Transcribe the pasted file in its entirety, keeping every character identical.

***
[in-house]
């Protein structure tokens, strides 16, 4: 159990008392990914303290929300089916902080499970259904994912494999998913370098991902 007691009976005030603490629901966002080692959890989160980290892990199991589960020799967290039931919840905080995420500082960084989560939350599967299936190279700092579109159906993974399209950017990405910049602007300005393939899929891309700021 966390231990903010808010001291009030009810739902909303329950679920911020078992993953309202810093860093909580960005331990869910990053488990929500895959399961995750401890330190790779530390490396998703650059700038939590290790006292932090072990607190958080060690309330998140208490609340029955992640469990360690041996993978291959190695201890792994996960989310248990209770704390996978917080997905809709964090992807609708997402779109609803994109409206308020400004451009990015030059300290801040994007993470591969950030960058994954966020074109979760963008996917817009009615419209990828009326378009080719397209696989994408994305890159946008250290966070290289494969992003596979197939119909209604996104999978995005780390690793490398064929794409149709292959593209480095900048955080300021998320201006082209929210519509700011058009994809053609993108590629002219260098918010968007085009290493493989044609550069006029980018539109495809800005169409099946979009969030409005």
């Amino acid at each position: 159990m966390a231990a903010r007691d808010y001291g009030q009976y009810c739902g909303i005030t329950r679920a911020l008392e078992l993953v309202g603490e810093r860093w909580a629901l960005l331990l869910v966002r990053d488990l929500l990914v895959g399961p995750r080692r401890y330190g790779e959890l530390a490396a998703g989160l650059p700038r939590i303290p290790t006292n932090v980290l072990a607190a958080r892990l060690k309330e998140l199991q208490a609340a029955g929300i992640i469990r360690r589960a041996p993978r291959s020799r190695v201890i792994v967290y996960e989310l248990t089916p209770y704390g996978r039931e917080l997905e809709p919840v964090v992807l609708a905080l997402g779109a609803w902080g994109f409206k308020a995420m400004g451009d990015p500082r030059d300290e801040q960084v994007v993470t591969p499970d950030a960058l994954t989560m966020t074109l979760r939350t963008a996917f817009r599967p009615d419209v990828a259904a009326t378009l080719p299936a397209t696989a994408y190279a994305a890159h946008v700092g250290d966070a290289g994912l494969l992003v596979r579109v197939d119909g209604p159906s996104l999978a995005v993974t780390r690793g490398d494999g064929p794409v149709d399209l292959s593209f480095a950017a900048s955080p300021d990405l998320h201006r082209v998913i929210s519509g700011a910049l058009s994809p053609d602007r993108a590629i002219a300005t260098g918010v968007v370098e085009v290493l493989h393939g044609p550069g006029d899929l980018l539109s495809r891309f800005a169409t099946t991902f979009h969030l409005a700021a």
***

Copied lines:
[in-house]
């Protein structure tokens, strides 16, 4: 159990008392990914303290929300089916902080499970259904994912494999998913370098991902 007691009976005030603490629901966002080692959890989160980290892990199991589960020799967290039931919840905080995420500082960084989560939350599967299936190279700092579109159906993974399209950017990405910049602007300005393939899929891309700021 966390231990903010808010001291009030009810739902909303329950679920911020078992993953309202810093860093909580960005331990869910990053488990929500895959399961995750401890330190790779530390490396998703650059700038939590290790006292932090072990607190958080060690309330998140208490609340029955992640469990360690041996993978291959190695201890792994996960989310248990209770704390996978917080997905809709964090992807609708997402779109609803994109409206308020400004451009990015030059300290801040994007993470591969950030960058994954966020074109979760963008996917817009009615419209990828009326378009080719397209696989994408994305890159946008250290966070290289494969992003596979197939119909209604996104999978995005780390690793490398064929794409149709292959593209480095900048955080300021998320201006082209929210519509700011058009994809053609993108590629002219260098918010968007085009290493493989044609550069006029980018539109495809800005169409099946979009969030409005």
């Amino acid at each position: 159990m966390a231990a903010r007691d808010y001291g009030q009976y009810c739902g909303i005030t329950r679920a911020l008392e078992l993953v309202g603490e810093r860093w909580a629901l960005l331990l869910v966002r990053d488990l929500l990914v895959g399961p995750r080692r401890y330190g790779e959890l530390a490396a998703g989160l650059p700038r939590i303290p290790t006292n932090v980290l072990a607190a958080r892990l060690k309330e998140l199991q208490a609340a029955g929300i992640i469990r360690r589960a041996p993978r291959s020799r190695v201890i792994v967290y996960e989310l248990t089916p209770y704390g996978r039931e917080l997905e809709p919840v964090v992807l609708a905080l997402g779109a609803w902080g994109f409206k308020a995420m400004g451009d990015p500082r030059d300290e801040q960084v994007v993470t591969p499970d950030a960058l994954t989560m966020t074109l979760r939350t963008a996917f817009r599967p009615d419209v990828a259904a009326t378009l080719p299936a397209t696989a994408y190279a994305a890159h946008v700092g250290d966070a290289g994912l494969l992003v596979r579109v197939d119909g209604p159906s996104l999978a995005v993974t780390r690793g490398d494999g064929p794409v149709d399209l292959s593209f480095a950017a900048s955080p300021d990405l998320h201006r082209v998913i929210s519509g700011a910049l058009s994809p053609d602007r993108a590629i002219a300005t260098g918010v968007v370098e085009v290493l493989h393939g044609p550069g006029d899929l980018l539109s495809r891309f800005a169409t099946t991902f979009h969030l409005a700021a």